…[I]t’s time, finally, for Washington voters to approve charter schools by saying yes to Initiative 1240.
Education is not about teachers, or schools, or school systems, it’s about children; students no more alike than the stubby snowflakes pasted to classroom walls. In recent years, we have learned more about how each one learns, and introduced new programs that better suit unique ways of apprehending knowledge.
STEM schools and classrooms, for example, are the new, new thing. Several local school districts have launched new or formalized existing programs teaching science, technology, engineering and mathematics. Our society needs more graduates with that knowledge, and many students hunger for it. …
There are more than 300 alternative schools and programs in Washington. How, in this universe of options, has a potential 40 charter schools – the maximum set in I-1240 – come to be perceived as some kind of threat?
Teachers, for one, concerned perhaps that charter school teachers will belong to separate bargaining units. But all charter school teachers must have the same certifications required of other teachers.
Parent groups, for another, including the Washington State PTA. Their concerns: no guarantee of a parent role in governance, and oversight seemingly once-removed from local control. Neither has to be true, especially if local school boards get approval to authorize charter schools within their districts. A nine-member commission that must include a parent will have that authority if districts do not step up.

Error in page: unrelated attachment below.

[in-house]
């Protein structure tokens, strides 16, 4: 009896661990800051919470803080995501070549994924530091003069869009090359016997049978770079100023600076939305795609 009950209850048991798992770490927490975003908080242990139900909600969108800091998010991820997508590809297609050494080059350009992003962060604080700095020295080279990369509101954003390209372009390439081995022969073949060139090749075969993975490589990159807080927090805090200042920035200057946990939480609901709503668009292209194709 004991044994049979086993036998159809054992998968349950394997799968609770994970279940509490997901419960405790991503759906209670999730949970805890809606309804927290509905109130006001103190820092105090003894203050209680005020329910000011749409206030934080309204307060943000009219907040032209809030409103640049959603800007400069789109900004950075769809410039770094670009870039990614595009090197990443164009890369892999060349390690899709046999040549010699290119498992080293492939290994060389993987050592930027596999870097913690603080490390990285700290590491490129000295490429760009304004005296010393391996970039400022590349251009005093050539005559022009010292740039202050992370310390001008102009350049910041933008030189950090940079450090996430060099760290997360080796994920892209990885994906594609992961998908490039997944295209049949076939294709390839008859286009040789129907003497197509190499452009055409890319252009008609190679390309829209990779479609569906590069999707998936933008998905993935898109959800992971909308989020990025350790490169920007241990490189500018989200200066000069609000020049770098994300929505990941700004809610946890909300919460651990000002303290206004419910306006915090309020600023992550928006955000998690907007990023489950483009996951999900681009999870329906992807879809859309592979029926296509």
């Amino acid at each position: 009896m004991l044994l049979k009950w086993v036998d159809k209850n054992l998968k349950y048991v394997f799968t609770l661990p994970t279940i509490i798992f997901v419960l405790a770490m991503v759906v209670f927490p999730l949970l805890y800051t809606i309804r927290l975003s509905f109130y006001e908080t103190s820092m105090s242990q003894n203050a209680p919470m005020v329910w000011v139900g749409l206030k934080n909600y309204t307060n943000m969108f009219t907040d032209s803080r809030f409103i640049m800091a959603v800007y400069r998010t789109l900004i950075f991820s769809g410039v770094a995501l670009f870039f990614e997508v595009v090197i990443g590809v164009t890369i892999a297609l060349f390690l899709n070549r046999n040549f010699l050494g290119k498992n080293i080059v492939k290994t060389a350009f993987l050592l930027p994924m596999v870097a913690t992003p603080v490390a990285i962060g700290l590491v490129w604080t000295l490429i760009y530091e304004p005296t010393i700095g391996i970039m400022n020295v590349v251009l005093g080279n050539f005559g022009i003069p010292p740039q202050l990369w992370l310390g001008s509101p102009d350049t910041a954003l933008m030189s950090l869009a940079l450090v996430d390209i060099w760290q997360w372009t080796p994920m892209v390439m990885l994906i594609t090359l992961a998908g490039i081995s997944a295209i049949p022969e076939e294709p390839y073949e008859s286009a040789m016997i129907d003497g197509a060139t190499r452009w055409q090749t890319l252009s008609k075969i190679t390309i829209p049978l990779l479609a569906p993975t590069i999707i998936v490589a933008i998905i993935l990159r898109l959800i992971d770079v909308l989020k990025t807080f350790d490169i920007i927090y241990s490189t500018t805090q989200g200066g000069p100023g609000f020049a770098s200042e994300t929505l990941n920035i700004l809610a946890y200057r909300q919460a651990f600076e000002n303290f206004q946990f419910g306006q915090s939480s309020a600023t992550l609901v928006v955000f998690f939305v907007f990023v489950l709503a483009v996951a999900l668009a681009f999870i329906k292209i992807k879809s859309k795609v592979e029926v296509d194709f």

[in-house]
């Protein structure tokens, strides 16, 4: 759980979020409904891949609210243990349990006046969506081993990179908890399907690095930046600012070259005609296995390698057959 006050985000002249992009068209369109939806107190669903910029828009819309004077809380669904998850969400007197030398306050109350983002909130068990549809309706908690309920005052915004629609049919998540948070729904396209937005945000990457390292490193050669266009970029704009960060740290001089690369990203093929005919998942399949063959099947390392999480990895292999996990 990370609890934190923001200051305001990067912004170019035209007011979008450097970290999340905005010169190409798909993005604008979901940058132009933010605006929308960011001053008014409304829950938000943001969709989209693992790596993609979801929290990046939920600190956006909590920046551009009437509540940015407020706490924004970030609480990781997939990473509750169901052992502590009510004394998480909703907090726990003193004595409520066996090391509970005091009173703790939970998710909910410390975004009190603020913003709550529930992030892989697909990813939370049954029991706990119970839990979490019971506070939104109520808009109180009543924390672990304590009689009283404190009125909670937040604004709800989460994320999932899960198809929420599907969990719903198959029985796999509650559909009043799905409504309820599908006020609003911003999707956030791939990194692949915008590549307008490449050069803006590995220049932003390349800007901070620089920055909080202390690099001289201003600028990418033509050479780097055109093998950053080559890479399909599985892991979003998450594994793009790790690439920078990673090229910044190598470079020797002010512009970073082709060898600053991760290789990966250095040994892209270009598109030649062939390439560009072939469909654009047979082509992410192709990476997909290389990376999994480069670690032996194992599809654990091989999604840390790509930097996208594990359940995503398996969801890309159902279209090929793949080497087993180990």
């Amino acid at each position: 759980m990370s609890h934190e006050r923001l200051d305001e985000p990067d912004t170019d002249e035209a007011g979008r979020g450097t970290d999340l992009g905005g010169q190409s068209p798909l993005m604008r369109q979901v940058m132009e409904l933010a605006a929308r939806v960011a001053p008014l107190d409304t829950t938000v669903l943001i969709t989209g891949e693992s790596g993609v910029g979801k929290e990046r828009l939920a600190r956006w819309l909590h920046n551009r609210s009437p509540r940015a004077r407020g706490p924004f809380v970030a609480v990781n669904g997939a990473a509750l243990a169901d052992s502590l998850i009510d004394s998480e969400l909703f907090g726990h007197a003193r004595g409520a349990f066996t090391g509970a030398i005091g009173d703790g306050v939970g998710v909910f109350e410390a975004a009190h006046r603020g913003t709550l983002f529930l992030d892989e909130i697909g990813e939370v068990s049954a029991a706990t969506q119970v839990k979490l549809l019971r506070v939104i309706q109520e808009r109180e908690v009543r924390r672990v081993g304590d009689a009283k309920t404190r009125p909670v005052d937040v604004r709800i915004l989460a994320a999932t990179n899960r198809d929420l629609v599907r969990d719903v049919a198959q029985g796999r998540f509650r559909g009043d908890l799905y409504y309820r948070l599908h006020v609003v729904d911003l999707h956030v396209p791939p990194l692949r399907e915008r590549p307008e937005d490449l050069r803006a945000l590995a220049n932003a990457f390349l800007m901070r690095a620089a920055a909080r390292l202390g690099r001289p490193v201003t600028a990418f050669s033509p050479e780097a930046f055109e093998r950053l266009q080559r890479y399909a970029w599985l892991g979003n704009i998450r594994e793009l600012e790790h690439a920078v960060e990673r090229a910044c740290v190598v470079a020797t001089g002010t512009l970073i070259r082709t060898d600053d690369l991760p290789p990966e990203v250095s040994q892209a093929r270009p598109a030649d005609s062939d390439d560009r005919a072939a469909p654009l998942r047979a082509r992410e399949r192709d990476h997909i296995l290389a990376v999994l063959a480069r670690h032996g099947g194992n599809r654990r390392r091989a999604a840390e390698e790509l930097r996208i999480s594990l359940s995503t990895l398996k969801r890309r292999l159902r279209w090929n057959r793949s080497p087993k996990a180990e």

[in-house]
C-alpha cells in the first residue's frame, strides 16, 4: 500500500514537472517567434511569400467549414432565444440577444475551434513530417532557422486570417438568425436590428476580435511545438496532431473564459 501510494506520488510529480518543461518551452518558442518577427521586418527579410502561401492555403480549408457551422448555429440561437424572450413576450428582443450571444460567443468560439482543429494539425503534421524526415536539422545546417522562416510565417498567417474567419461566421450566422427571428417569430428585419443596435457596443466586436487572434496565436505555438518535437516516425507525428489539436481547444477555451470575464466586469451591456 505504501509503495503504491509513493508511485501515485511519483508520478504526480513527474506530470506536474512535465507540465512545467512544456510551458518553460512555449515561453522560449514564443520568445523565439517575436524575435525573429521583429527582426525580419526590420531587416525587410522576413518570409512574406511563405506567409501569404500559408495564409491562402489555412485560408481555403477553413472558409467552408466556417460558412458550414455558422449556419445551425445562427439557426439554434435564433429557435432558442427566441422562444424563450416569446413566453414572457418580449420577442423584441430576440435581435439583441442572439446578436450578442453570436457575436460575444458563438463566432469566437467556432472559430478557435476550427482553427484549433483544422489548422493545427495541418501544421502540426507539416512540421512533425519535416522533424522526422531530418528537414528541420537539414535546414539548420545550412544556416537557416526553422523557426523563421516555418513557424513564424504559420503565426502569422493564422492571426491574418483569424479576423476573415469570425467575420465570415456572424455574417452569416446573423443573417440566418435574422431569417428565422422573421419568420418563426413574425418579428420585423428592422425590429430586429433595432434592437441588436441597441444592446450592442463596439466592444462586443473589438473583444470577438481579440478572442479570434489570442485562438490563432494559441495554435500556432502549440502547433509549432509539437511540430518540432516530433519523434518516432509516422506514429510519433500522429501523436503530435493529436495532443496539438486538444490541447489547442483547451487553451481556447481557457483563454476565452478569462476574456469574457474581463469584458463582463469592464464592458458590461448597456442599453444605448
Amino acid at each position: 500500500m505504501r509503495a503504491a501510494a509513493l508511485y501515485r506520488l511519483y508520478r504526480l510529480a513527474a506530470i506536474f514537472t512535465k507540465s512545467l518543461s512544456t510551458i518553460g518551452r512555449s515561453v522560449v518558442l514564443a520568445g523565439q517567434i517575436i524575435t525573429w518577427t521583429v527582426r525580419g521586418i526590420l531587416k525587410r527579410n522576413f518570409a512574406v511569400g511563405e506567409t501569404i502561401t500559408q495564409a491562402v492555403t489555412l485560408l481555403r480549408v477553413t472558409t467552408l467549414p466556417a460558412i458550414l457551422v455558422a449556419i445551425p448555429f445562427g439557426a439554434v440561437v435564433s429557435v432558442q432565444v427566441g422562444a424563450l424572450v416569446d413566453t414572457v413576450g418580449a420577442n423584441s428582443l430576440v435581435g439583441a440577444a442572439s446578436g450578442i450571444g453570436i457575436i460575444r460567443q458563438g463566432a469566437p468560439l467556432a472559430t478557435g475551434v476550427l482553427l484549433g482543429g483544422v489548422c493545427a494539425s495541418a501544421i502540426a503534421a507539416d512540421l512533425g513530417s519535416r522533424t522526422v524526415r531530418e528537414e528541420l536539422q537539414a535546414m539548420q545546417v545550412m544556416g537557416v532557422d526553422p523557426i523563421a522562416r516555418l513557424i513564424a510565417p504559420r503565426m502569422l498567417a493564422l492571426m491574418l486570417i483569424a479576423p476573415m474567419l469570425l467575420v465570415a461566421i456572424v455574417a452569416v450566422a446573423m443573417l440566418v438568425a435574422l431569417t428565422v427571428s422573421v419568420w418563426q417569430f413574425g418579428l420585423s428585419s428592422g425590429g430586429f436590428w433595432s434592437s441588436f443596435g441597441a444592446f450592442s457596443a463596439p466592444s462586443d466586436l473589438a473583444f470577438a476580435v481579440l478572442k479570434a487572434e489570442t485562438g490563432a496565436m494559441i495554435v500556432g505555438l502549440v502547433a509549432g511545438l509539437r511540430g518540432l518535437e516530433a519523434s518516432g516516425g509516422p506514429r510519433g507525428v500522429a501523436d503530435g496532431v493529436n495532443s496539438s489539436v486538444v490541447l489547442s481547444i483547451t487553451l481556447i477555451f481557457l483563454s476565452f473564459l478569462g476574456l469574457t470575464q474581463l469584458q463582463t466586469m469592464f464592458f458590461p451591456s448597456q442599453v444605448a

Note that state-approved schools would not be entitled to local levy dollars approved before they were chartered. Locally authorized schools would qualify for that support immediately; thus creating a major incentive to get a school district’s approval.
Preference in authorizing schools would be given to those serving at-risk students, a definition that would encompass many students in the poorer areas of Spokane.
The most disingenuous argument put forth by charter school foes is the claim they will take money out of other classrooms. That’s precisely right, but finesses the fact education dollars follow the student, and will flow to whatever charter school classroom his or her parents choose.
Opponents also point to studies that conclude charter school performance is very much a mixed bag of over-achievers and laggards compared to regular classrooms. We think Washington educators and parents deserve an opportunity to seek out their own results.
Many among Washington’s 1 million K-12 students will benefit from the alternatives offered by charter schools. I-1240 will give those students and their parents a chance to explore that option at no cost to other students, and about $3 million to the state over five years.
Voters should approve Initiative 1240.